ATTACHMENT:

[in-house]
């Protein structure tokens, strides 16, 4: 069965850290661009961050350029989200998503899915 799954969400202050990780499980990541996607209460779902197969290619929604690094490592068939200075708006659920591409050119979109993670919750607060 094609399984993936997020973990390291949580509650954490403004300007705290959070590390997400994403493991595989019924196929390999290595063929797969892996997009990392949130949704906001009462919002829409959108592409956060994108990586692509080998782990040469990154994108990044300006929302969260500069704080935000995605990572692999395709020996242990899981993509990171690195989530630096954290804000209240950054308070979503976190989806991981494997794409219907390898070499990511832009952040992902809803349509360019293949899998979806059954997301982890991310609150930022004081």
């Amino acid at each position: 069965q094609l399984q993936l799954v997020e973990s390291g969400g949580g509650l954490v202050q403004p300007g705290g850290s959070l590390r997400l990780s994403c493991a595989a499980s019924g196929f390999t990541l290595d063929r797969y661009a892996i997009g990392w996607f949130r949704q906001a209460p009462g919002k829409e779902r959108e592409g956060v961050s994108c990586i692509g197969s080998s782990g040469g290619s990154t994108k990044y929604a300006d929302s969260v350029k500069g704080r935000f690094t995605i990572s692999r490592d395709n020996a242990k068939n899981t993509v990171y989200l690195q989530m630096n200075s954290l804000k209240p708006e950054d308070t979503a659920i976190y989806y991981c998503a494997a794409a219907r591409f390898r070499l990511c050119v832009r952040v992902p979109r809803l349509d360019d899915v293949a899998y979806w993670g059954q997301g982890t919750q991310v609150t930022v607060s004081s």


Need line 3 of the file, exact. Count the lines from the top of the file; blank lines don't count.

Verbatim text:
């Amino acid at each position: 069965q094609l399984q993936l799954v997020e973990s390291g969400g949580g509650l954490v202050q403004p300007g705290g850290s959070l590390r997400l990780s994403c493991a595989a499980s019924g196929f390999t990541l290595d063929r797969y661009a892996i997009g990392w996607f949130r949704q906001a209460p009462g919002k829409e779902r959108e592409g956060v961050s994108c990586i692509g197969s080998s782990g040469g290619s990154t994108k990044y929604a300006d929302s969260v350029k500069g704080r935000f690094t995605i990572s692999r490592d395709n020996a242990k068939n899981t993509v990171y989200l690195q989530m630096n200075s954290l804000k209240p708006e950054d308070t979503a659920i976190y989806y991981c998503a494997a794409a219907r591409f390898r070499l990511c050119v832009r952040v992902p979109r809803l349509d360019d899915v293949a899998y979806w993670g059954q997301g982890t919750q991310v609150t930022v607060s004081s």